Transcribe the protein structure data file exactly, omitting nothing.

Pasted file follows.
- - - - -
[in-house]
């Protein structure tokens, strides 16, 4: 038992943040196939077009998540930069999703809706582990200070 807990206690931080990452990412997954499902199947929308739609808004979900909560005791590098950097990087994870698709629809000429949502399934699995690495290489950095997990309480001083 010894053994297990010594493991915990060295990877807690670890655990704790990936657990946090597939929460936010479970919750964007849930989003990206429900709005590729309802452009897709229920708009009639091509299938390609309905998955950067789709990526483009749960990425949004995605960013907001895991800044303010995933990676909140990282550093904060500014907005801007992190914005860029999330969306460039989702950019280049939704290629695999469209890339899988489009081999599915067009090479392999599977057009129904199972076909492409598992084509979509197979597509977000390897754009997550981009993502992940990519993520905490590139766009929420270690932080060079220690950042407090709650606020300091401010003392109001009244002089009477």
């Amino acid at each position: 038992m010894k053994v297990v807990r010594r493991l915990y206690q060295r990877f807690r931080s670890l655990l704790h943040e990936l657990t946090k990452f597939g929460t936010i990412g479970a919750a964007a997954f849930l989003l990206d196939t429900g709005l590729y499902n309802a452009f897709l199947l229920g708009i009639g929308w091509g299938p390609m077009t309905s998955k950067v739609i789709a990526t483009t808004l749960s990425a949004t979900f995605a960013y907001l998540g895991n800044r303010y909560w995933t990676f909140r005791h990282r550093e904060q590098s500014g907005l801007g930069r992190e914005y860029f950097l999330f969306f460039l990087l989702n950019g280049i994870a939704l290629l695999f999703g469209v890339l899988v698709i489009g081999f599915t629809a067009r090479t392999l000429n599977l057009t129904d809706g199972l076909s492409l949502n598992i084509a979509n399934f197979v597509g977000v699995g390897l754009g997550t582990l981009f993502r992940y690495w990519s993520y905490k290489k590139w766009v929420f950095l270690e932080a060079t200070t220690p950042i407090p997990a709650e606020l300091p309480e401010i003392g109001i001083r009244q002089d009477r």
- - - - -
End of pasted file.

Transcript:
[in-house]
């Protein structure tokens, strides 16, 4: 038992943040196939077009998540930069999703809706582990200070 807990206690931080990452990412997954499902199947929308739609808004979900909560005791590098950097990087994870698709629809000429949502399934699995690495290489950095997990309480001083 010894053994297990010594493991915990060295990877807690670890655990704790990936657990946090597939929460936010479970919750964007849930989003990206429900709005590729309802452009897709229920708009009639091509299938390609309905998955950067789709990526483009749960990425949004995605960013907001895991800044303010995933990676909140990282550093904060500014907005801007992190914005860029999330969306460039989702950019280049939704290629695999469209890339899988489009081999599915067009090479392999599977057009129904199972076909492409598992084509979509197979597509977000390897754009997550981009993502992940990519993520905490590139766009929420270690932080060079220690950042407090709650606020300091401010003392109001009244002089009477």
């Amino acid at each position: 038992m010894k053994v297990v807990r010594r493991l915990y206690q060295r990877f807690r931080s670890l655990l704790h943040e990936l657990t946090k990452f597939g929460t936010i990412g479970a919750a964007a997954f849930l989003l990206d196939t429900g709005l590729y499902n309802a452009f897709l199947l229920g708009i009639g929308w091509g299938p390609m077009t309905s998955k950067v739609i789709a990526t483009t808004l749960s990425a949004t979900f995605a960013y907001l998540g895991n800044r303010y909560w995933t990676f909140r005791h990282r550093e904060q590098s500014g907005l801007g930069r992190e914005y860029f950097l999330f969306f460039l990087l989702n950019g280049i994870a939704l290629l695999f999703g469209v890339l899988v698709i489009g081999f599915t629809a067009r090479t392999l000429n599977l057009t129904d809706g199972l076909s492409l949502n598992i084509a979509n399934f197979v597509g977000v699995g390897l754009g997550t582990l981009f993502r992940y690495w990519s993520y905490k290489k590139w766009v929420f950095l270690e932080a060079t200070t220690p950042i407090p997990a709650e606020l300091p309480e401010i003392g109001i001083r009244q002089d009477r």